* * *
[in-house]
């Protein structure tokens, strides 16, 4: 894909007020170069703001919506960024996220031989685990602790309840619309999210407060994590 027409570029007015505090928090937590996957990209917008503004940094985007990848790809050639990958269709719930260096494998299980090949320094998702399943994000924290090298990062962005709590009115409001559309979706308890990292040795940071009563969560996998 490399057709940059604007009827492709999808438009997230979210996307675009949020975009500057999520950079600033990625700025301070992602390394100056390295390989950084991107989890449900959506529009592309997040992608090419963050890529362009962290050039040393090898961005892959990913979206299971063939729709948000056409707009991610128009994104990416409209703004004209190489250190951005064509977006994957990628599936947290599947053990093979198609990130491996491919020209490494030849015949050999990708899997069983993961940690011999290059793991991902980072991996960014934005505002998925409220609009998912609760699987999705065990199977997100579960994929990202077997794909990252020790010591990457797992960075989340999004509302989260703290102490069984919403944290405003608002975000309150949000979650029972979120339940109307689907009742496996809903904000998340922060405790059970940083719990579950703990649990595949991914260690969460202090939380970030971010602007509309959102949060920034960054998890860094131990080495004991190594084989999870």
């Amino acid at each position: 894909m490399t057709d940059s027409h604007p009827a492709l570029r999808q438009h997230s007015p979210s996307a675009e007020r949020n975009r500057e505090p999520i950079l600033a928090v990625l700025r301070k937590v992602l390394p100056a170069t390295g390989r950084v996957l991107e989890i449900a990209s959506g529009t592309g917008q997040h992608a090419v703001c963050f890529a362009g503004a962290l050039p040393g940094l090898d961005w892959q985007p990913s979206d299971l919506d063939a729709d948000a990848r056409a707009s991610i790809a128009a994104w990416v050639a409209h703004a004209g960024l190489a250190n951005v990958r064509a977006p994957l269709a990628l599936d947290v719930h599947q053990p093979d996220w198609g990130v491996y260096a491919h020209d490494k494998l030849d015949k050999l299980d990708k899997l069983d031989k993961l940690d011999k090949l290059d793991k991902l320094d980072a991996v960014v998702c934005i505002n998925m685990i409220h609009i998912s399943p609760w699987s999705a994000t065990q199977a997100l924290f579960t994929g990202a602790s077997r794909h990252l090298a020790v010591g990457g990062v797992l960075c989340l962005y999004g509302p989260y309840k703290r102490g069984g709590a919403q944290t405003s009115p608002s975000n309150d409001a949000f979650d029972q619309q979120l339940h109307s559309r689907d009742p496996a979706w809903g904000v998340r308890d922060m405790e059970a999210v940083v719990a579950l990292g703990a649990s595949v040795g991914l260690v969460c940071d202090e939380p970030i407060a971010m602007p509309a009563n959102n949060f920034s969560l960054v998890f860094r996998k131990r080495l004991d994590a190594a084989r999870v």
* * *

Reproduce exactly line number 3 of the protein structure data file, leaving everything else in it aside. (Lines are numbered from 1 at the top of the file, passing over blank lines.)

């Amino acid at each position: 894909m490399t057709d940059s027409h604007p009827a492709l570029r999808q438009h997230s007015p979210s996307a675009e007020r949020n975009r500057e505090p999520i950079l600033a928090v990625l700025r301070k937590v992602l390394p100056a170069t390295g390989r950084v996957l991107e989890i449900a990209s959506g529009t592309g917008q997040h992608a090419v703001c963050f890529a362009g503004a962290l050039p040393g940094l090898d961005w892959q985007p990913s979206d299971l919506d063939a729709d948000a990848r056409a707009s991610i790809a128009a994104w990416v050639a409209h703004a004209g960024l190489a250190n951005v990958r064509a977006p994957l269709a990628l599936d947290v719930h599947q053990p093979d996220w198609g990130v491996y260096a491919h020209d490494k494998l030849d015949k050999l299980d990708k899997l069983d031989k993961l940690d011999k090949l290059d793991k991902l320094d980072a991996v960014v998702c934005i505002n998925m685990i409220h609009i998912s399943p609760w699987s999705a994000t065990q199977a997100l924290f579960t994929g990202a602790s077997r794909h990252l090298a020790v010591g990457g990062v797992l960075c989340l962005y999004g509302p989260y309840k703290r102490g069984g709590a919403q944290t405003s009115p608002s975000n309150d409001a949000f979650d029972q619309q979120l339940h109307s559309r689907d009742p496996a979706w809903g904000v998340r308890d922060m405790e059970a999210v940083v719990a579950l990292g703990a649990s595949v040795g991914l260690v969460c940071d202090e939380p970030i407060a971010m602007p509309a009563n959102n949060f920034s969560l960054v998890f860094r996998k131990r080495l004991d994590a190594a084989r999870v």